Also, this is the beginning of the month of Adar, which brings Purim, and Purim is all about inner strength. We are usually not aware of our inner strength and Adar is a month of G-d hiding himself from us, so we find ourselves discovering and reviewing our inner strengths. That’s a big part of the mysterious month of Adar, which looks like the opposite but shows us that out of nowhere the good guy wins the battle in the end. This is also part of the Lion In Me.
As of this week, we have finished the last of the Shovavim period, which is a period of rectification of the spilled seed of Adam, a theme found in all the parshas of that period. We are rectifying and thereby reconnecting with our souls, and discovering inner strengths in that way. We are going to start the harvest of the six-week period we’re finishing up right now, and next week as well.
In Parsha Terumah, G-d talks about the Holy Temple in a very interesting way. He says, “I am going to dwell in them,” not “in it.” That means us, his people. The Holy Temple is inside of us, and those strengths need to be discovered inside ourselves. Once we have this perspective, it opens up a whole new way of seeing life.
So, everything that’s brought in this parsha reveals the inner, Holy Temple parts of us. For example, Betzalel, the one who physically created the Temple, had the ability to see the entire universe. He could see the creative ones and zeros of the universe-creation system, just as someone might see the creation of a computer system. He could see the roots of it all in a micro-cosmic way. We have access to this perspective, too, if we choose to plug into it.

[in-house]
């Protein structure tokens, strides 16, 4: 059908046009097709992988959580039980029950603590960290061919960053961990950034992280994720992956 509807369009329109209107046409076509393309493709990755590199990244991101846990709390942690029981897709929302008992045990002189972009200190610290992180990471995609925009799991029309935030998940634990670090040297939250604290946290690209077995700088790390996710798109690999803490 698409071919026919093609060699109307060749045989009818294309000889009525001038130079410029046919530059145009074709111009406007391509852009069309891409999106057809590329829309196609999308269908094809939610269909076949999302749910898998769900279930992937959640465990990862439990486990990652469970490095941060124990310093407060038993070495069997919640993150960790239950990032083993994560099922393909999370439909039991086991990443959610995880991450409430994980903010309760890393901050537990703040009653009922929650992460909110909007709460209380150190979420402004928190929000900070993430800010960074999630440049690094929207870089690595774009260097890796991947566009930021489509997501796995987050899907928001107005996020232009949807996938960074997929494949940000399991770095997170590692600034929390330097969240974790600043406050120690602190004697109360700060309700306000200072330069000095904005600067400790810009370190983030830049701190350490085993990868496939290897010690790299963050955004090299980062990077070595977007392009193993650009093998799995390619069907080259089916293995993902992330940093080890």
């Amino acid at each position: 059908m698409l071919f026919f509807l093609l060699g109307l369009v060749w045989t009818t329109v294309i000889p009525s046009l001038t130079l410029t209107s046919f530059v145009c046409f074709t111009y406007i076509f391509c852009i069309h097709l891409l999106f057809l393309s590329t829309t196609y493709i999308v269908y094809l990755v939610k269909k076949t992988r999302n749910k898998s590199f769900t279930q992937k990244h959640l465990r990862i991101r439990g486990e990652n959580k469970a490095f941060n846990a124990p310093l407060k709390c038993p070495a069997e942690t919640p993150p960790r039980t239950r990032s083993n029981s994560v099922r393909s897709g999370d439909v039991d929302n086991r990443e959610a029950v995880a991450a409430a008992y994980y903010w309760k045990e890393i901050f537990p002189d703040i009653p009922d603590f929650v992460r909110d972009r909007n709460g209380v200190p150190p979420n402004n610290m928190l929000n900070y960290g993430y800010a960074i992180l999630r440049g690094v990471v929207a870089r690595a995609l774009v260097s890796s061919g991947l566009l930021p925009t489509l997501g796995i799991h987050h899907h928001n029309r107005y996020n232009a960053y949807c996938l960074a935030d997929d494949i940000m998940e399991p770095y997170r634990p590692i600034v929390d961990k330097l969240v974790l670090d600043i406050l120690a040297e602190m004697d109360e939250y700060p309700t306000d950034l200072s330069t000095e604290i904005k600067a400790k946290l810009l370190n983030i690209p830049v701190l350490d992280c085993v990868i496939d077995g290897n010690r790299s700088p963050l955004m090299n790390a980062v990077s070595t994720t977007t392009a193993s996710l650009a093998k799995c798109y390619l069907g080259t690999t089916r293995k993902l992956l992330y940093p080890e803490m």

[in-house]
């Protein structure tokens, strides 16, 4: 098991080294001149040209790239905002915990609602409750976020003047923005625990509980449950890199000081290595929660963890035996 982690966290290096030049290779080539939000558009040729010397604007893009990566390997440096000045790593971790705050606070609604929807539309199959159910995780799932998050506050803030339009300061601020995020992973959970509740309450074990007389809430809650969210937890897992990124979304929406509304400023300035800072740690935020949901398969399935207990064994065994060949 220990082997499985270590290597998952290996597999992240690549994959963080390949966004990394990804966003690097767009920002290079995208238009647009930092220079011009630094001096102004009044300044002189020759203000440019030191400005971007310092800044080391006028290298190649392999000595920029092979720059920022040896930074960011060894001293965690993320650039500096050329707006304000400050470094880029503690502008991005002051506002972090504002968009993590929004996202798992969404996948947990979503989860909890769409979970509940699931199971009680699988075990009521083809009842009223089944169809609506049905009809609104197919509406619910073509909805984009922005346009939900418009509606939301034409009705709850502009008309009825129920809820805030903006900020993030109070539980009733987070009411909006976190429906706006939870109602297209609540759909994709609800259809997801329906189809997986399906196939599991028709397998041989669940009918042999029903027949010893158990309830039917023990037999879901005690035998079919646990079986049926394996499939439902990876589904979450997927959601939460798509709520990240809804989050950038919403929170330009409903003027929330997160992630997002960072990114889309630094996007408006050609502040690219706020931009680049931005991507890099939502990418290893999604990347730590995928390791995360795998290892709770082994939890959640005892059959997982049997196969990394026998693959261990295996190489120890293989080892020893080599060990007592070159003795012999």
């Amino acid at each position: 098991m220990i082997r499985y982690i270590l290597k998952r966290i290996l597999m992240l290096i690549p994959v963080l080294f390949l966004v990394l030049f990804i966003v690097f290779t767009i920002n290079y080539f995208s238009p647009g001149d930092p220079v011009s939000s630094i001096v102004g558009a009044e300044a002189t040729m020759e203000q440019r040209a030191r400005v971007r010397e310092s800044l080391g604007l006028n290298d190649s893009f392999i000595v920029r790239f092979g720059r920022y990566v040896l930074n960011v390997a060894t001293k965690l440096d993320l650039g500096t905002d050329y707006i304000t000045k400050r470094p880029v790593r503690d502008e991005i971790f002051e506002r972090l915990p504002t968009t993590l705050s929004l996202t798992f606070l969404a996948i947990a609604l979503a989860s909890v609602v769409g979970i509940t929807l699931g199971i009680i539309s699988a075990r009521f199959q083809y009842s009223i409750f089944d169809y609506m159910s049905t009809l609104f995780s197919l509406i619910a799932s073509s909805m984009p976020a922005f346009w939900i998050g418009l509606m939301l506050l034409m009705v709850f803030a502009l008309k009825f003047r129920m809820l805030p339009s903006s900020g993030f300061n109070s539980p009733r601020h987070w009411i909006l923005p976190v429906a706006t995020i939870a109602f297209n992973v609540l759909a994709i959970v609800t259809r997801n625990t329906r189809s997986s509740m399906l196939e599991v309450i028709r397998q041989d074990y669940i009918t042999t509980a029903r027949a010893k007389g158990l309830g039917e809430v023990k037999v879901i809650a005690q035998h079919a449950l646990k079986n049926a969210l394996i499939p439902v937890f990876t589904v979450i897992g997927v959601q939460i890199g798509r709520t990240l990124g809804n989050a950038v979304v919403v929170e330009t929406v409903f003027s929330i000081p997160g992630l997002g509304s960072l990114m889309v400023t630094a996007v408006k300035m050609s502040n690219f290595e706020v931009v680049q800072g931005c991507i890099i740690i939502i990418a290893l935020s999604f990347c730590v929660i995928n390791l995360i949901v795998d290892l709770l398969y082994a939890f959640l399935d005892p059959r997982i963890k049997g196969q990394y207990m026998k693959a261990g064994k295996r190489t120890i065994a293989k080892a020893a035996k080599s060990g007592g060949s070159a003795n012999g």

In the Temple we have the Cherubim, standing on the Holy Ark, which is the Torah part of ourselves. The Cherubim represent the prophesy, and the place between them, as they face each other, is the place where all prophesy and all wisdom came from. It’s a very inter-included, transcendent place of inner strength inside of ourselves. It’s the focal point for the interface, from which all aspects of our world interface with the higher world.
That’s an incredible strength to rediscover inside of ourselves.
And we have the menorah, the candelabra made of pure gold, holding the burning candle stick which serves as a seat for the soul. The wick holds up the soul. It helps us find our soul and lights it up for us so we can feel it.
And we have the middle bar which holds together the whole construction of the sanctuary, the Temple, which extends from one end to the other. This parallels our will, our ratzon, which extends from the highest aspect of ourselves all the way down to the lowest. When we discover and reveal that ratzon, then nothing stands in our way.